What are the difficulties that publishers face?
High production costs versus low sales price is always an issue, along with asserting the work that goes into handmaking every book. Specifically, that Dais titles are unique collectors’ items and different from a book produced entirely by machine. Dais also makes books as ethically as possible, which means that we are printing in the United States and using adult printers/binders that love what they do. Depending on where a book gets printed overseas, there is a possibility that young children will be assembling books using adhesives that release toxic gasses, which doesn’t sit well with me. I would rather have a higher price point or a little profit margin than being involved in that system.
Are there any publishing projects that have been particularly meaningful to you?
Since each book is such a collaboration, all projects have been and will be meaningful to me. Dais is truly a collaboration, and if there is no chemistry between all parties involved, it will not work out. Working with Zora and Tarrah has been such a pleasure, which makes the hundreds of hours of handmaking the books genuinely enjoyable.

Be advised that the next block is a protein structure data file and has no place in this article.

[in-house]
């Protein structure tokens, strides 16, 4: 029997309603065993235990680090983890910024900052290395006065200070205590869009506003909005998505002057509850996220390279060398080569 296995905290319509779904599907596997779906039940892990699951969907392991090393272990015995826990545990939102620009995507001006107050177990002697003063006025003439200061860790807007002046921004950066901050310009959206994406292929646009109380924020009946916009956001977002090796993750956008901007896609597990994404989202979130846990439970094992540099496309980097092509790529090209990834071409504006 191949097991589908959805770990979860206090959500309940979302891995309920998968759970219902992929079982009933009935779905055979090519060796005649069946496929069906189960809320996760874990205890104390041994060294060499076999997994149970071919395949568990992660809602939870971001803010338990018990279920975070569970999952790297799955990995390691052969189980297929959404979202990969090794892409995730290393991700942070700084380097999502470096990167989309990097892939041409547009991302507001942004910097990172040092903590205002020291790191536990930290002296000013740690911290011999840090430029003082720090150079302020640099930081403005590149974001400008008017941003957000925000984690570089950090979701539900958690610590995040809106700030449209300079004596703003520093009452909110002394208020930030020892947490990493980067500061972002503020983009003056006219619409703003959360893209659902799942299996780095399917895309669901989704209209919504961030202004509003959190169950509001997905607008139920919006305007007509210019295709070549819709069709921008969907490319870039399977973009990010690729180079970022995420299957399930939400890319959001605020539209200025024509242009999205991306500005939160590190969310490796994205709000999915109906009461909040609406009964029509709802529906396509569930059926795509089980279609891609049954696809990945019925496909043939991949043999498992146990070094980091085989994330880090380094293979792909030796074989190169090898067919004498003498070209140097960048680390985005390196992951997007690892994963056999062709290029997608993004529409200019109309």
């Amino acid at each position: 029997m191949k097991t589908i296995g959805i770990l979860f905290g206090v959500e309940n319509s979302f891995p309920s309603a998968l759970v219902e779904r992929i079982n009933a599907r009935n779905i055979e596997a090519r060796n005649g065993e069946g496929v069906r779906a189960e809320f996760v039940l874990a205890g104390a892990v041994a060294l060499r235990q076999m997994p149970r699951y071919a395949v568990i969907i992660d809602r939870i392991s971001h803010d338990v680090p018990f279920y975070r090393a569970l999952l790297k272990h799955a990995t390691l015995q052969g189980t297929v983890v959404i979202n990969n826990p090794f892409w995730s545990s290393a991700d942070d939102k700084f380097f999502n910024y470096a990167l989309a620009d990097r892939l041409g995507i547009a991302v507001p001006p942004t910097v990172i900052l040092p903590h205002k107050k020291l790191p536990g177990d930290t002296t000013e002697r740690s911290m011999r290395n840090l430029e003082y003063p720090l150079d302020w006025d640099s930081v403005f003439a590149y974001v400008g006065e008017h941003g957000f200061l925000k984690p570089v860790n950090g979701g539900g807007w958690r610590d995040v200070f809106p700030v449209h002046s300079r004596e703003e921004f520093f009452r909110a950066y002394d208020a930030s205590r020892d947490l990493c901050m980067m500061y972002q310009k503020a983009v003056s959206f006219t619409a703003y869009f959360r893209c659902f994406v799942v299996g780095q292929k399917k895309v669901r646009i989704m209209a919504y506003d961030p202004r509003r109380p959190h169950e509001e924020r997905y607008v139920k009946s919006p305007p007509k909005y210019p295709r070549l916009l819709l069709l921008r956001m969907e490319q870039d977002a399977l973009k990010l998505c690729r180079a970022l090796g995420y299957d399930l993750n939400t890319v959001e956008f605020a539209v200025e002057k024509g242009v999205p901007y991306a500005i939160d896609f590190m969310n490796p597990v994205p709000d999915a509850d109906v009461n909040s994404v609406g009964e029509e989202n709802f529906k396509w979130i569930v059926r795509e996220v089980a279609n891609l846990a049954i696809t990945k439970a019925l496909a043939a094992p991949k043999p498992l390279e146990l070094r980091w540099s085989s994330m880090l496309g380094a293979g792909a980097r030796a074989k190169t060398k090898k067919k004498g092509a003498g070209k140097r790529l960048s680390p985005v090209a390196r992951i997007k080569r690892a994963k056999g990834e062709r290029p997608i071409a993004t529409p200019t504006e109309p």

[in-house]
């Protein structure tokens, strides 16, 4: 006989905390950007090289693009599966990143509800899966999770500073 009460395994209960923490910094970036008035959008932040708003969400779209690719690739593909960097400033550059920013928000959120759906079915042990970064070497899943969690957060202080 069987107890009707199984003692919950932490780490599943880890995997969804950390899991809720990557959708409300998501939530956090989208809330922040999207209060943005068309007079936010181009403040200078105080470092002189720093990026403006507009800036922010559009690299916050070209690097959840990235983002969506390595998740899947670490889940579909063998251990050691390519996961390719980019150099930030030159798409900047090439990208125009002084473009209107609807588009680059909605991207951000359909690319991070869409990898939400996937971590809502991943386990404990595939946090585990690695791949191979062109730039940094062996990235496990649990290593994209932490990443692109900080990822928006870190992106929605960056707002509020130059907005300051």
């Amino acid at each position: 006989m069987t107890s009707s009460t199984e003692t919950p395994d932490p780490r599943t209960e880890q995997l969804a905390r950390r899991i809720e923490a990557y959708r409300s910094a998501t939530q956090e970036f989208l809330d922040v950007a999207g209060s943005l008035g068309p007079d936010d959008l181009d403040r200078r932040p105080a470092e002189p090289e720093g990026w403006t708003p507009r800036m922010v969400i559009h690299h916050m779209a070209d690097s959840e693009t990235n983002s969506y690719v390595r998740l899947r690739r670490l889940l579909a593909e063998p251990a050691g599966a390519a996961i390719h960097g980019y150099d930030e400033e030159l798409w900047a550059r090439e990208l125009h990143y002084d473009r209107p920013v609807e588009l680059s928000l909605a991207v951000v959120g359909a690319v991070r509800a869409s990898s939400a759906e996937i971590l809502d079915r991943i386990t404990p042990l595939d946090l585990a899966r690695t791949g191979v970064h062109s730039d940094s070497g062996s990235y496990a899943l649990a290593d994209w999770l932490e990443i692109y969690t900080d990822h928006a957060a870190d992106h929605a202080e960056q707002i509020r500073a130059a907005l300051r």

What upcoming projects are you excited about?
All of them! Dais cannot and will not take on any project unless I believe in the artist 100%. Not only their practice as an artist but who they are as a human being. The following Dais titles will be Splitting Image from Eva O’Leary, OPEC from Sheida Solemani, along with a few other, yet to be announced artists, who I am excited to plug in the near future.
How many books do you publish a year, and how do you choose which projects to publish?
One to two books a year. Ideally, two books a year, though it is difficult to with COVID and teaching full time. I spend anywhere between twenty minutes to one hour handmaking each book – so I need one to two months of work time in a year (at forty hours a week) to handmake the editions. I have a folder of artists that inspire me and have a dynamic practice that I pull from when selecting an artist to work with. If a Dais published artist and I have not spoken about an artist I am genuinely considering working with; I will reach out to them to get their thoughts. I don’t want any Dais artist to have an issue with future published artists and find it essential to hear their perspectives.
Do you have a specific focus?
To work with artists with a clear vision in their work/process and have a strong sense of how their images exist within a physical environment. I love to look at installation shots of gallery exhibitions as well, how the photos are framed and spaced, what materials are being used, how scale is being used, how lighting is being employed, and how they view the work as a single body. It is also a plus to see an artist playing with any of the five senses outside of sight since books are sensory experiences.